Article for Heinrich Boell Foundation
You can fool some of the people all of the time; and, all of the people some of the time; but, you can't fool all of the people all of the time... However, you may be able to persuade enough of the people to monitor everyone all of the time.
Over 30 years ago, Oxford ethologist, Dr. Richard Dawkins, took sabbatical leave to write The Selfish Gene, one of the most disturbing books in a time of many disturbing books. Dawkins espoused the theory that human evolution is nurtured by numerous forces -- the gene, or DNA -- being only one. Human beings, Dawkins speculated, could evolve cultural memes capable of Darwinian replication. It was an outlandish concept without "coat tails" -- at least that chapter of his book didn't attract many followers.
ETC Group would have given the idea of cultural memetics a pass were it not for a high-level meeting of US government officials, scientists, and industry held in Washington three months after 9/11 that made research into cultural memetics a priority. Then, two years later, a book by Britain's much-respected Astronomer Royal brought us back to memetics with his concern that it may be possible to medicate social attitudes and manipulate human nature.
But, the most compelling reason to track this potentiality is because it makes sense. If, as the UN University‘s 2005 State of the Future Report suggest, we are entering the era of the Massively Destructive Individual - where anyone, anywhere could be devastatingly violent, using anything - then massive surveillance is, at best, a partial response. Aggressive surveillance will elicit a massive social reaction. Better than surveillance is surrender. If society can be cajoled into surrendering its information than the likelihood of a successful defense increases. Better still, if society can be convinced to surrender control over its own actions, then the world's dominating corporate/government partnership can sleep at night. Civil society needs to dissect the logic and the feasibility of all this...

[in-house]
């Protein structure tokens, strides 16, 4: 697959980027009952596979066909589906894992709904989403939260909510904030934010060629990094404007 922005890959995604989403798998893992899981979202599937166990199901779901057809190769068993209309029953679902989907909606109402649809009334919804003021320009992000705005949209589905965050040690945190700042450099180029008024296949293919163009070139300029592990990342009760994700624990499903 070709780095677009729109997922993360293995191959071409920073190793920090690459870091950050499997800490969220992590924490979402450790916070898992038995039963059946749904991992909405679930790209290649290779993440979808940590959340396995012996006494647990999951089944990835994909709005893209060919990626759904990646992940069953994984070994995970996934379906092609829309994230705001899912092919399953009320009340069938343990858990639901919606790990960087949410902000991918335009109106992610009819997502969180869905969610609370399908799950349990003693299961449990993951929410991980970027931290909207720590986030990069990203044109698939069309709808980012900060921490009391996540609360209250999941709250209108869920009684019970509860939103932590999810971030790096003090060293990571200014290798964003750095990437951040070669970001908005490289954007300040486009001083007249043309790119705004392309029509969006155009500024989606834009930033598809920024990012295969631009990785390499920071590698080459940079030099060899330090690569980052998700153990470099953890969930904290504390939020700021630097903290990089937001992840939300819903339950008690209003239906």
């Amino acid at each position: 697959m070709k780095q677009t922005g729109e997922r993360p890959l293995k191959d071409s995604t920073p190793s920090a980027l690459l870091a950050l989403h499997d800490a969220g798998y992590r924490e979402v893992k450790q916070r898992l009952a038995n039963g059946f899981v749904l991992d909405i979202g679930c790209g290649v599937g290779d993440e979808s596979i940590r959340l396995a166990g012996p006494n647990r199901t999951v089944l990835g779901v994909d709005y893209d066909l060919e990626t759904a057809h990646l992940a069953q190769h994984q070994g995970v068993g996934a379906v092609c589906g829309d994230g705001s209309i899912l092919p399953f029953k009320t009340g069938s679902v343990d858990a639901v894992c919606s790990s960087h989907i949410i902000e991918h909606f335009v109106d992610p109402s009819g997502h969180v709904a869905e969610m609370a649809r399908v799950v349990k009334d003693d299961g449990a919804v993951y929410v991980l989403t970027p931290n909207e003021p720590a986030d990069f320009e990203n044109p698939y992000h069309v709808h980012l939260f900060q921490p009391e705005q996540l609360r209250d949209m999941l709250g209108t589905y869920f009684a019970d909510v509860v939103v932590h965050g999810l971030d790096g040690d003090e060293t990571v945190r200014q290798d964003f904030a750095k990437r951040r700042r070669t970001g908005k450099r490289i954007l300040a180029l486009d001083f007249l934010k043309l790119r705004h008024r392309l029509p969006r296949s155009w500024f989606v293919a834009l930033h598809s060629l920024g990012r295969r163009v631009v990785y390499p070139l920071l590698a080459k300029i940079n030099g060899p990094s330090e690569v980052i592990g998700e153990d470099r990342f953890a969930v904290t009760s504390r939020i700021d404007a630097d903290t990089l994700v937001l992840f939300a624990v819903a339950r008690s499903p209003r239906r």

Extreme Genetic Engineering and the Post-Petroleum Sugar Economy
Peak oil, skyrocketing fuel costs and climate crisis are driving corporate enthusiasm for a “biological engineering revolution” that some predict will dramatically transform industrial production of food, energy, materials, medicine and all of nature. Advocates of converging technologies promise a greener, cleaner post-petroleum future where the production of economically important compounds depends not on fossil fuels – but on biological manufacturing platforms fueled by plant sugars. It may sound sweet and clean, but the so-called “sugar economy” will also be the catalyst for a corporate grab on all plant matter – and destruction of biodiversity on a massive scale.